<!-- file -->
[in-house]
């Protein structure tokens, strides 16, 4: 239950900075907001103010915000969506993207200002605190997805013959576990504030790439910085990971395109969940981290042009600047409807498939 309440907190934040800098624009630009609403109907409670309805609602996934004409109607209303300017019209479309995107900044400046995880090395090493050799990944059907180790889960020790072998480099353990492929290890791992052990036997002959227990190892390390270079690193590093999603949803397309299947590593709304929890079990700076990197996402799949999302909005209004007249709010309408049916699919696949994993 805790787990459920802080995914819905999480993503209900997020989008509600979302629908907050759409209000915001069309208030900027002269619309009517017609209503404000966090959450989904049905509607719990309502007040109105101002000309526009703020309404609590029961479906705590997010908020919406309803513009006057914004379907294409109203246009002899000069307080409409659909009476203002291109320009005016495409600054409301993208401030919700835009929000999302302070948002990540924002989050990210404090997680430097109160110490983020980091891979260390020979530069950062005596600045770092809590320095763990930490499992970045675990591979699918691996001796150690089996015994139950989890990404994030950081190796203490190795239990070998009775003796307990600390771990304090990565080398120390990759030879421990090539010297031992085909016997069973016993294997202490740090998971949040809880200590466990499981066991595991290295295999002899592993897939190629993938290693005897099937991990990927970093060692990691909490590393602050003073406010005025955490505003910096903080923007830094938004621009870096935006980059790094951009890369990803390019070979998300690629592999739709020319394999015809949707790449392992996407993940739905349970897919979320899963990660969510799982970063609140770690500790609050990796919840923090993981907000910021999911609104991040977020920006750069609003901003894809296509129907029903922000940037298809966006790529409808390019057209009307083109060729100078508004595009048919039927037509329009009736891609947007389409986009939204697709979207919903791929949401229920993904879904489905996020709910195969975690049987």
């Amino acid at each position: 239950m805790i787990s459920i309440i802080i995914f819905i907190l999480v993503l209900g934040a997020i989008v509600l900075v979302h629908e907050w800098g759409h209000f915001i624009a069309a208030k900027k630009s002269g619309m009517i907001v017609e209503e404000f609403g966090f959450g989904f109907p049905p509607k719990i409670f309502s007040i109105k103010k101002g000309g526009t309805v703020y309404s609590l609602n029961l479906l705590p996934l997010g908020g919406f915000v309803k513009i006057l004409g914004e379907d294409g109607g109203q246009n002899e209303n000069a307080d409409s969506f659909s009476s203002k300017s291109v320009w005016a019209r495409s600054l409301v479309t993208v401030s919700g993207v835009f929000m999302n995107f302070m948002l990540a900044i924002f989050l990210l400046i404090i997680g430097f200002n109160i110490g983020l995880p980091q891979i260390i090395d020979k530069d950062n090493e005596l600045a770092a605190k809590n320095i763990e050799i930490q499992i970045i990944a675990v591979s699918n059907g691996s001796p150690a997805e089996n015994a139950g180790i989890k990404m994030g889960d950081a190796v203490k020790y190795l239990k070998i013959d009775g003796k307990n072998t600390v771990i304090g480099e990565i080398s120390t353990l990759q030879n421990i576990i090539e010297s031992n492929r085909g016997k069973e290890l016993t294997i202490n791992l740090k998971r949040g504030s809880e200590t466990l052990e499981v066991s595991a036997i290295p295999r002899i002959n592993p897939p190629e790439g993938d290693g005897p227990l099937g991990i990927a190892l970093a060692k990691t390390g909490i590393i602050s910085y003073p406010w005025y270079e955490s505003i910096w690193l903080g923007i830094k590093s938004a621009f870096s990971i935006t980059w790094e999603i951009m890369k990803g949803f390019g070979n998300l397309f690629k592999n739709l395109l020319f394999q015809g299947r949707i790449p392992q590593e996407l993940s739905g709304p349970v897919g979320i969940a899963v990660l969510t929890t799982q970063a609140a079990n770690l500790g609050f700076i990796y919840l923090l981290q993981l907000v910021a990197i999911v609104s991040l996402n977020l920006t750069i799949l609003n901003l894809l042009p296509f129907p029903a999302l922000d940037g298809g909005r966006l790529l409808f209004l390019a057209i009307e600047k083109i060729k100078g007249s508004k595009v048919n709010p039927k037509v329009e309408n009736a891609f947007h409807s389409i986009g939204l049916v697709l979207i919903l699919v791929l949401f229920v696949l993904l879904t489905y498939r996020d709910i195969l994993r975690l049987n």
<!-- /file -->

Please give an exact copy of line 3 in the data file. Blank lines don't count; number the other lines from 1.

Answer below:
């Amino acid at each position: 239950m805790i787990s459920i309440i802080i995914f819905i907190l999480v993503l209900g934040a997020i989008v509600l900075v979302h629908e907050w800098g759409h209000f915001i624009a069309a208030k900027k630009s002269g619309m009517i907001v017609e209503e404000f609403g966090f959450g989904f109907p049905p509607k719990i409670f309502s007040i109105k103010k101002g000309g526009t309805v703020y309404s609590l609602n029961l479906l705590p996934l997010g908020g919406f915000v309803k513009i006057l004409g914004e379907d294409g109607g109203q246009n002899e209303n000069a307080d409409s969506f659909s009476s203002k300017s291109v320009w005016a019209r495409s600054l409301v479309t993208v401030s919700g993207v835009f929000m999302n995107f302070m948002l990540a900044i924002f989050l990210l400046i404090i997680g430097f200002n109160i110490g983020l995880p980091q891979i260390i090395d020979k530069d950062n090493e005596l600045a770092a605190k809590n320095i763990e050799i930490q499992i970045i990944a675990v591979s699918n059907g691996s001796p150690a997805e089996n015994a139950g180790i989890k990404m994030g889960d950081a190796v203490k020790y190795l239990k070998i013959d009775g003796k307990n072998t600390v771990i304090g480099e990565i080398s120390t353990l990759q030879n421990i576990i090539e010297s031992n492929r085909g016997k069973e290890l016993t294997i202490n791992l740090k998971r949040g504030s809880e200590t466990l052990e499981v066991s595991a036997i290295p295999r002899i002959n592993p897939p190629e790439g993938d290693g005897p227990l099937g991990i990927a190892l970093a060692k990691t390390g909490i590393i602050s910085y003073p406010w005025y270079e955490s505003i910096w690193l903080g923007i830094k590093s938004a621009f870096s990971i935006t980059w790094e999603i951009m890369k990803g949803f390019g070979n998300l397309f690629k592999n739709l395109l020319f394999q015809g299947r949707i790449p392992q590593e996407l993940s739905g709304p349970v897919g979320i969940a899963v990660l969510t929890t799982q970063a609140a079990n770690l500790g609050f700076i990796y919840l923090l981290q993981l907000v910021a990197i999911v609104s991040l996402n977020l920006t750069i799949l609003n901003l894809l042009p296509f129907p029903a999302l922000d940037g298809g909005r966006l790529l409808f209004l390019a057209i009307e600047k083109i060729k100078g007249s508004k595009v048919n709010p039927k037509v329009e309408n009736a891609f947007h409807s389409i986009g939204l049916v697709l979207i919903l699919v791929l949401f229920v696949l993904l879904t489905y498939r996020d709910i195969l994993r975690l049987n």